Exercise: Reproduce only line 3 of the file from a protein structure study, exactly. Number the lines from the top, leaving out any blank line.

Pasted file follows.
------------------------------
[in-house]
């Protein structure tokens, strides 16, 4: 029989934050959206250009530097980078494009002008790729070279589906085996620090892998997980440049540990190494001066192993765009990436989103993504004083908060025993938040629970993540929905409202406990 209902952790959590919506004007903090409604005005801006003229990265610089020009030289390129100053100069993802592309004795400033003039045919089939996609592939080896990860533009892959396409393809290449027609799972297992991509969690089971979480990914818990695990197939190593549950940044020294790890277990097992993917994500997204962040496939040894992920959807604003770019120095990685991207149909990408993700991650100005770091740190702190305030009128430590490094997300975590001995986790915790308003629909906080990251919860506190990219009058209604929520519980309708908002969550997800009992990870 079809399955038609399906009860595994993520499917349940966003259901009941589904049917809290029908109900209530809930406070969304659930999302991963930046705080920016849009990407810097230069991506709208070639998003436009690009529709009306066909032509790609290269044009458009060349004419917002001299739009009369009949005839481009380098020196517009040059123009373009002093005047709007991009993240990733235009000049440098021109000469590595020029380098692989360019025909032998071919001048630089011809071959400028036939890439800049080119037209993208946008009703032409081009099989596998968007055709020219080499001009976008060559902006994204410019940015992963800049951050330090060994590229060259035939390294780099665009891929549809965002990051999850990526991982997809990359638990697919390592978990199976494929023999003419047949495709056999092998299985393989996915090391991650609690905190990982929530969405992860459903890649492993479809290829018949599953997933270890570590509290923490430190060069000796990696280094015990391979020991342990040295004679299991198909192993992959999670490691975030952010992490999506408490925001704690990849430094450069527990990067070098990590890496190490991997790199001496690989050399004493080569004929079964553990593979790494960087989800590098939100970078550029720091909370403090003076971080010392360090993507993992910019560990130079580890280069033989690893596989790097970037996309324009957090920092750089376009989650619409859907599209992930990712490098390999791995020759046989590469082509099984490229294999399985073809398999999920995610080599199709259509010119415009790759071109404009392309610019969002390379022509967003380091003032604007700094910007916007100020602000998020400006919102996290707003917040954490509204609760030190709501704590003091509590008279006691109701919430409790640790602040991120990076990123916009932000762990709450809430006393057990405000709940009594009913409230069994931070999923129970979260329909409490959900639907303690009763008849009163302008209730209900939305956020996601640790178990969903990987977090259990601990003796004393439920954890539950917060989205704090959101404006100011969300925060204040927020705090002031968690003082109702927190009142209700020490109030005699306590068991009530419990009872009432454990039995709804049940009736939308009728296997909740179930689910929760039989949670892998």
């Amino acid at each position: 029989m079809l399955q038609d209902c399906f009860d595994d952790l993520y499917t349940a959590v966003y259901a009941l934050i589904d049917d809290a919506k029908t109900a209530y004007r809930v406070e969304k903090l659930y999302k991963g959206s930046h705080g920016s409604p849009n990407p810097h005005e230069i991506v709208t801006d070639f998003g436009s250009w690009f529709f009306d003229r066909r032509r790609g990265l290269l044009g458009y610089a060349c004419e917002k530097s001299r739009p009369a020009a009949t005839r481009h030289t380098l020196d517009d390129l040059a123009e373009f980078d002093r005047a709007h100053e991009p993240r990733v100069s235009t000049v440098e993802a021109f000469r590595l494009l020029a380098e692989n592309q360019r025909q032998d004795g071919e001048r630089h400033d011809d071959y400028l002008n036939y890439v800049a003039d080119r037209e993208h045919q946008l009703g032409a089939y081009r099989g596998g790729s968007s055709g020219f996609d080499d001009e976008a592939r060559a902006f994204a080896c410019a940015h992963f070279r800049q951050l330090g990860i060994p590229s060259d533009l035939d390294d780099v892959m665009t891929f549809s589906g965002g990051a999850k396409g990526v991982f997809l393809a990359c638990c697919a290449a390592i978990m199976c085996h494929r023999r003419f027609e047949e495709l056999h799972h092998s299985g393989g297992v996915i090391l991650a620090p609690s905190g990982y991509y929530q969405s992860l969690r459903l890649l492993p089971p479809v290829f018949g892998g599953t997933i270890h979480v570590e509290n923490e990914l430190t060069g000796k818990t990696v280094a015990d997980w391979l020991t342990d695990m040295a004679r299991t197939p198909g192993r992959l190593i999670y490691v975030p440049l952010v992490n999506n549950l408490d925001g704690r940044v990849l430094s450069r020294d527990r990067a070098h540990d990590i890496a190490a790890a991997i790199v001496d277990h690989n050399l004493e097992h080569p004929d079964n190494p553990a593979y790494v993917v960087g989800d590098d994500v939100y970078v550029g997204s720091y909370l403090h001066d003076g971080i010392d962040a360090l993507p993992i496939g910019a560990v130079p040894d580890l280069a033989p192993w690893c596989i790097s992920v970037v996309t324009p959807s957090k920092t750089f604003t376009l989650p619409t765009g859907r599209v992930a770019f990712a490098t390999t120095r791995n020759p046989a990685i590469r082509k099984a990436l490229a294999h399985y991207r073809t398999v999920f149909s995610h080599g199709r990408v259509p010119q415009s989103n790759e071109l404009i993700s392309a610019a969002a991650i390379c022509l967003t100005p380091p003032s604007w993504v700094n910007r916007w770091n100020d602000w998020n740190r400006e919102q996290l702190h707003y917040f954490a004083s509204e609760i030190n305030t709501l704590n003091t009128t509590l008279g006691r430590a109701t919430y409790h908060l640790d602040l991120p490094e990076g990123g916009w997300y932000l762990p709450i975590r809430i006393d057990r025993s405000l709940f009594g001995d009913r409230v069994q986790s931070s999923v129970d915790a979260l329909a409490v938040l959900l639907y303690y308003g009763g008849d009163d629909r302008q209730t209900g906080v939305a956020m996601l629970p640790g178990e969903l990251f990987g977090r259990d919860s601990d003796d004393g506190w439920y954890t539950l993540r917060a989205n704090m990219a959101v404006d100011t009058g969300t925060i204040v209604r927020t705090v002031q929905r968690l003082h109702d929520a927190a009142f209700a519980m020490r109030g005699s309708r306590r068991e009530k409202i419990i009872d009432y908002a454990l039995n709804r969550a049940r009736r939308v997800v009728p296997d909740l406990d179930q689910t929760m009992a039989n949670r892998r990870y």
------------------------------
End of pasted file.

């Amino acid at each position: 029989m079809l399955q038609d209902c399906f009860d595994d952790l993520y499917t349940a959590v966003y259901a009941l934050i589904d049917d809290a919506k029908t109900a209530y004007r809930v406070e969304k903090l659930y999302k991963g959206s930046h705080g920016s409604p849009n990407p810097h005005e230069i991506v709208t801006d070639f998003g436009s250009w690009f529709f009306d003229r066909r032509r790609g990265l290269l044009g458009y610089a060349c004419e917002k530097s001299r739009p009369a020009a009949t005839r481009h030289t380098l020196d517009d390129l040059a123009e373009f980078d002093r005047a709007h100053e991009p993240r990733v100069s235009t000049v440098e993802a021109f000469r590595l494009l020029a380098e692989n592309q360019r025909q032998d004795g071919e001048r630089h400033d011809d071959y400028l002008n036939y890439v800049a003039d080119r037209e993208h045919q946008l009703g032409a089939y081009r099989g596998g790729s968007s055709g020219f996609d080499d001009e976008a592939r060559a902006f994204a080896c410019a940015h992963f070279r800049q951050l330090g990860i060994p590229s060259d533009l035939d390294d780099v892959m665009t891929f549809s589906g965002g990051a999850k396409g990526v991982f997809l393809a990359c638990c697919a290449a390592i978990m199976c085996h494929r023999r003419f027609e047949e495709l056999h799972h092998s299985g393989g297992v996915i090391l991650a620090p609690s905190g990982y991509y929530q969405s992860l969690r459903l890649l492993p089971p479809v290829f018949g892998g599953t997933i270890h979480v570590e509290n923490e990914l430190t060069g000796k818990t990696v280094a015990d997980w391979l020991t342990d695990m040295a004679r299991t197939p198909g192993r992959l190593i999670y490691v975030p440049l952010v992490n999506n549950l408490d925001g704690r940044v990849l430094s450069r020294d527990r990067a070098h540990d990590i890496a190490a790890a991997i790199v001496d277990h690989n050399l004493e097992h080569p004929d079964n190494p553990a593979y790494v993917v960087g989800d590098d994500v939100y970078v550029g997204s720091y909370l403090h001066d003076g971080i010392d962040a360090l993507p993992i496939g910019a560990v130079p040894d580890l280069a033989p192993w690893c596989i790097s992920v970037v996309t324009p959807s957090k920092t750089f604003t376009l989650p619409t765009g859907r599209v992930a770019f990712a490098t390999t120095r791995n020759p046989a990685i590469r082509k099984a990436l490229a294999h399985y991207r073809t398999v999920f149909s995610h080599g199709r990408v259509p010119q415009s989103n790759e071109l404009i993700s392309a610019a969002a991650i390379c022509l967003t100005p380091p003032s604007w993504v700094n910007r916007w770091n100020d602000w998020n740190r400006e919102q996290l702190h707003y917040f954490a004083s509204e609760i030190n305030t709501l704590n003091t009128t509590l008279g006691r430590a109701t919430y409790h908060l640790d602040l991120p490094e990076g990123g916009w997300y932000l762990p709450i975590r809430i006393d057990r025993s405000l709940f009594g001995d009913r409230v069994q986790s931070s999923v129970d915790a979260l329909a409490v938040l959900l639907y303690y308003g009763g008849d009163d629909r302008q209730t209900g906080v939305a956020m996601l629970p640790g178990e969903l990251f990987g977090r259990d919860s601990d003796d004393g506190w439920y954890t539950l993540r917060a989205n704090m990219a959101v404006d100011t009058g969300t925060i204040v209604r927020t705090v002031q929905r968690l003082h109702d929520a927190a009142f209700a519980m020490r109030g005699s309708r306590r068991e009530k409202i419990i009872d009432y908002a454990l039995n709804r969550a049940r009736r939308v997800v009728p296997d909740l406990d179930q689910t929760m009992a039989n949670r892998r990870y």